Q: What sort of role does Finland see for itself here?

A: We have a very long-term connection with India, and we want to have discussions not just on the situation here, but on the situation in Afghanistan. India has an Indo-Pacific interest, it is involved with Arctic Circle, there are similar issues of climate change, so we have a lot of interests and we believe in multilateral cooperation and the rule of order.

Q: How are the two countries going to cooperate on climate change?

A: I was in Chennai during this visit, [for talk at IIT Madras, and inauguration of new factory by Finnish company KONE] and we discussed how the climate crisis must be solved in the cities where a large part of pollution is generated. We need to build green cities, find more environmentally friendly traffic solutions, and energy solutions. India can really build the model on this, and implement new technologies. Finland has a lot of companies producing innovations, and India could provide the ground for it.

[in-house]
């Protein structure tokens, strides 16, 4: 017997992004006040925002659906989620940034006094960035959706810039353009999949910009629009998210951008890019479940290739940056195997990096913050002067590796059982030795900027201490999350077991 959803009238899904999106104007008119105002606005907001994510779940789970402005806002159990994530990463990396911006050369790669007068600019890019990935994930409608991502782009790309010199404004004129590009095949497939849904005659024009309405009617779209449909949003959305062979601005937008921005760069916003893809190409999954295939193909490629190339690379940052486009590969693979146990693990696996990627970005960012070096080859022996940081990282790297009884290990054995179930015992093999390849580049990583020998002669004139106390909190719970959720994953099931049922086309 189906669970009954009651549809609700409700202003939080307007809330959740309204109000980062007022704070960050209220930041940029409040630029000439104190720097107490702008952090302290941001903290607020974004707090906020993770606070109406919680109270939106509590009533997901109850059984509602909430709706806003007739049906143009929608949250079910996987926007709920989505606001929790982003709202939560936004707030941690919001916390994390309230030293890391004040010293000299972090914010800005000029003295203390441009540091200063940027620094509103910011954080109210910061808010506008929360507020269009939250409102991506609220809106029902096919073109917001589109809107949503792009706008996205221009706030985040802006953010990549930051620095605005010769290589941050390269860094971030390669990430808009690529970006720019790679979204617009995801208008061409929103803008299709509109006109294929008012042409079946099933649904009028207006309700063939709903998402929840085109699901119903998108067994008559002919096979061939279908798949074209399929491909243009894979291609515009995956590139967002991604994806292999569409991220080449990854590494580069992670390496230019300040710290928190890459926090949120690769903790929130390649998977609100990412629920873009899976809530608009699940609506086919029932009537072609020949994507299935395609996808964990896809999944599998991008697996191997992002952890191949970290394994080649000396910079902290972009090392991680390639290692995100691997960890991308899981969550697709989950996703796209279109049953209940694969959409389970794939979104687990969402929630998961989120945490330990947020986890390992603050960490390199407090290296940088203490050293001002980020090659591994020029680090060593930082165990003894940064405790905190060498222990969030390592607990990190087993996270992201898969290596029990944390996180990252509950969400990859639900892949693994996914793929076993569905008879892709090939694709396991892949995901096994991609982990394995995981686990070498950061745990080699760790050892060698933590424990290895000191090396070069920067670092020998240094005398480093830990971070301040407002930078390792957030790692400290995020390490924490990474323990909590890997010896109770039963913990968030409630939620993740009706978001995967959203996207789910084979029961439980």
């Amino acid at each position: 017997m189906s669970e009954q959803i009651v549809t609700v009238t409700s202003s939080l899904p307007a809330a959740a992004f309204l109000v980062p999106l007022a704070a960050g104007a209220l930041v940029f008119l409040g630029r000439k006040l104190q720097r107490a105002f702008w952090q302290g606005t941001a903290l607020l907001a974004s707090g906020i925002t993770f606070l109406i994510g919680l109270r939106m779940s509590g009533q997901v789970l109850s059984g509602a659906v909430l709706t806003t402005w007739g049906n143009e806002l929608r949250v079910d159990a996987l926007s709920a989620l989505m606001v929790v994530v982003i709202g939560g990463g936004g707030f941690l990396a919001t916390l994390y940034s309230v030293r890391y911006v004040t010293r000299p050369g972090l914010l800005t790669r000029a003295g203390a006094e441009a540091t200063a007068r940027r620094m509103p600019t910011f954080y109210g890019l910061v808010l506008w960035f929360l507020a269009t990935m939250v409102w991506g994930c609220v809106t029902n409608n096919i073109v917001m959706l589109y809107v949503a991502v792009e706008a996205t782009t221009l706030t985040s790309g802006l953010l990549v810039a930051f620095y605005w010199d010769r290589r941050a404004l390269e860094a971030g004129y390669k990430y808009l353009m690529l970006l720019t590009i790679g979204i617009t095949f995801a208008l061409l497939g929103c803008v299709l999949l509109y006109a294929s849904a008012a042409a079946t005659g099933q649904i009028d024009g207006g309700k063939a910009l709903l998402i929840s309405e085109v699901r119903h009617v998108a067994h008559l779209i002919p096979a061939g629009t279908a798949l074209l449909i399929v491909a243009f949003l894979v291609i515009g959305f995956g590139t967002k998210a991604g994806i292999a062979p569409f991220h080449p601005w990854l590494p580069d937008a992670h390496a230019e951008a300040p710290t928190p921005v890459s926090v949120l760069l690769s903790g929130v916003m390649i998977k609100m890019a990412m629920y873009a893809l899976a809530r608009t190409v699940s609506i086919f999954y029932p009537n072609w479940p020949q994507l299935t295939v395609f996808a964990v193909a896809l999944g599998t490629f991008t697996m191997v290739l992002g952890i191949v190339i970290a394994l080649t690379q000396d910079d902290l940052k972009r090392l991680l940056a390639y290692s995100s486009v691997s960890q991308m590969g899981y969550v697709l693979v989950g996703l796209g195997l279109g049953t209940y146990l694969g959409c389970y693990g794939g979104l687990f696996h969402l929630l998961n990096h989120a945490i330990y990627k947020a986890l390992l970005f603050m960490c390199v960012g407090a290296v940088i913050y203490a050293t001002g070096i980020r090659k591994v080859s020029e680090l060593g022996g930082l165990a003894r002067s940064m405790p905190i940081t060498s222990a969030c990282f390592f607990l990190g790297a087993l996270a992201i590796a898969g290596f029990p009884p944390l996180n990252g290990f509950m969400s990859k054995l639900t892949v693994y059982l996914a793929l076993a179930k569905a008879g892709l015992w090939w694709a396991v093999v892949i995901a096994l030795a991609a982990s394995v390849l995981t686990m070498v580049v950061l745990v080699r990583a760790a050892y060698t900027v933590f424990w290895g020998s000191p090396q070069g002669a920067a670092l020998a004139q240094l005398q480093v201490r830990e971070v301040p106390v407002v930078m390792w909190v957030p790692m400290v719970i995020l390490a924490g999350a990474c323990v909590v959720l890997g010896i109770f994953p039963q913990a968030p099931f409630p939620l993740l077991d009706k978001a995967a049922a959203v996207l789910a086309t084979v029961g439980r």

On India-EU FTA

Q: You’ve had meetings with Finance Minister Nirmala Sitharaman as well as External Affairs Minister Jaishankar. After India’s decision to drop out of the RCEP agreement, all eyes are on the FTA with the European Union, the EU-BTIA talks, which have been suspended for six years. How soon do you think talks can restart?

A: Well of course, Finland is in favour of this agreement, but usually it is quite a long way between the negotiations and when it actually starts. We had some success this summer with the EU-Latin American FTA, the Mercosur agreement, but it took a long, long time. There are steps that can be taken in advance, like an investment protection agreement, and we look forward to discussing them at the EU-India summit expected next March with the new European Commission. With China and Japan, we have regular annual summits, but unfortunately the EU-India summit keeps getting postponed, so another step is to have regular summits.